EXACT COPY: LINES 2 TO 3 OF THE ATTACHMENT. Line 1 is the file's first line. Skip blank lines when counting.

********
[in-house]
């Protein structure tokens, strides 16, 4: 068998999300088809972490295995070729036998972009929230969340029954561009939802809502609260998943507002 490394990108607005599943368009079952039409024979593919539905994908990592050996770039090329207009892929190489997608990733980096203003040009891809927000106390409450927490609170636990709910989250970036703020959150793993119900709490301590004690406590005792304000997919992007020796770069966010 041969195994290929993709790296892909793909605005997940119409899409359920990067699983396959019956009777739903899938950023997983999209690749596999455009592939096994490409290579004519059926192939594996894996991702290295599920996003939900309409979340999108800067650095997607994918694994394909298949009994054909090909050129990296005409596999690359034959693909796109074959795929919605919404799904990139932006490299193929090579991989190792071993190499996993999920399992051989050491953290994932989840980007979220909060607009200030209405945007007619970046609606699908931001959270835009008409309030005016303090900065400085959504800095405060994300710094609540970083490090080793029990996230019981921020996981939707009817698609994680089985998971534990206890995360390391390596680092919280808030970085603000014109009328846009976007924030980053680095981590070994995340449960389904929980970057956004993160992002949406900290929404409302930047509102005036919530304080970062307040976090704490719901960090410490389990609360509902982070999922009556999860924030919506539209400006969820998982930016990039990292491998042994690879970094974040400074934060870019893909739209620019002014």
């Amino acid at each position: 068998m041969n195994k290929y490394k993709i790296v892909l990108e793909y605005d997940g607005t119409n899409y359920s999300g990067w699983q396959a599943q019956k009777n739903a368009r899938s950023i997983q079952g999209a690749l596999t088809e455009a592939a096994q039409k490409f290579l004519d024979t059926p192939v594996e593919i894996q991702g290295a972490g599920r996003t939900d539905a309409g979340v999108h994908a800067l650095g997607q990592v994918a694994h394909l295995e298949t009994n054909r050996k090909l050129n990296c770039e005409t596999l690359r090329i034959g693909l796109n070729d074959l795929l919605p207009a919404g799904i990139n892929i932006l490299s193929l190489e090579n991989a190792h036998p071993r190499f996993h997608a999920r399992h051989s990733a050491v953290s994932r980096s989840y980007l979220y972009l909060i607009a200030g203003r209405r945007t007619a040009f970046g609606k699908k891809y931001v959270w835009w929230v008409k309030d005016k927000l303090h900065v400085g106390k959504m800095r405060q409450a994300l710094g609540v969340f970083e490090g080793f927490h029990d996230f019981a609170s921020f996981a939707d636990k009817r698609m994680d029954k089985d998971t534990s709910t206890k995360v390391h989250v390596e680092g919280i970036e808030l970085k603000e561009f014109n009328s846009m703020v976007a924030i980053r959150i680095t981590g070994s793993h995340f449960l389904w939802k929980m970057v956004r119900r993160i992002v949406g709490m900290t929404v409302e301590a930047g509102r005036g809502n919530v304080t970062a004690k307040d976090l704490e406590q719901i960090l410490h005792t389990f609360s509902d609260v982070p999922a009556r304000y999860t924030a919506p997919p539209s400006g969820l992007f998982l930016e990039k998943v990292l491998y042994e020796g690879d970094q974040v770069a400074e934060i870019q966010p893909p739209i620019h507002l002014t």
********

């Protein structure tokens, strides 16, 4: 068998999300088809972490295995070729036998972009929230969340029954561009939802809502609260998943507002 490394990108607005599943368009079952039409024979593919539905994908990592050996770039090329207009892929190489997608990733980096203003040009891809927000106390409450927490609170636990709910989250970036703020959150793993119900709490301590004690406590005792304000997919992007020796770069966010 041969195994290929993709790296892909793909605005997940119409899409359920990067699983396959019956009777739903899938950023997983999209690749596999455009592939096994490409290579004519059926192939594996894996991702290295599920996003939900309409979340999108800067650095997607994918694994394909298949009994054909090909050129990296005409596999690359034959693909796109074959795929919605919404799904990139932006490299193929090579991989190792071993190499996993999920399992051989050491953290994932989840980007979220909060607009200030209405945007007619970046609606699908931001959270835009008409309030005016303090900065400085959504800095405060994300710094609540970083490090080793029990996230019981921020996981939707009817698609994680089985998971534990206890995360390391390596680092919280808030970085603000014109009328846009976007924030980053680095981590070994995340449960389904929980970057956004993160992002949406900290929404409302930047509102005036919530304080970062307040976090704490719901960090410490389990609360509902982070999922009556999860924030919506539209400006969820998982930016990039990292491998042994690879970094974040400074934060870019893909739209620019002014």
């Amino acid at each position: 068998m041969n195994k290929y490394k993709i790296v892909l990108e793909y605005d997940g607005t119409n899409y359920s999300g990067w699983q396959a599943q019956k009777n739903a368009r899938s950023i997983q079952g999209a690749l596999t088809e455009a592939a096994q039409k490409f290579l004519d024979t059926p192939v594996e593919i894996q991702g290295a972490g599920r996003t939900d539905a309409g979340v999108h994908a800067l650095g997607q990592v994918a694994h394909l295995e298949t009994n054909r050996k090909l050129n990296c770039e005409t596999l690359r090329i034959g693909l796109n070729d074959l795929l919605p207009a919404g799904i990139n892929i932006l490299s193929l190489e090579n991989a190792h036998p071993r190499f996993h997608a999920r399992h051989s990733a050491v953290s994932r980096s989840y980007l979220y972009l909060i607009a200030g203003r209405r945007t007619a040009f970046g609606k699908k891809y931001v959270w835009w929230v008409k309030d005016k927000l303090h900065v400085g106390k959504m800095r405060q409450a994300l710094g609540v969340f970083e490090g080793f927490h029990d996230f019981a609170s921020f996981a939707d636990k009817r698609m994680d029954k089985d998971t534990s709910t206890k995360v390391h989250v390596e680092g919280i970036e808030l970085k603000e561009f014109n009328s846009m703020v976007a924030i980053r959150i680095t981590g070994s793993h995340f449960l389904w939802k929980m970057v956004r119900r993160i992002v949406g709490m900290t929404v409302e301590a930047g509102r005036g809502n919530v304080t970062a004690k307040d976090l704490e406590q719901i960090l410490h005792t389990f609360s509902d609260v982070p999922a009556r304000y999860t924030a919506p997919p539209s400006g969820l992007f998982l930016e990039k998943v990292l491998y042994e020796g690879d970094q974040v770069a400074e934060i870019q966010p893909p739209i620019h507002l002014t």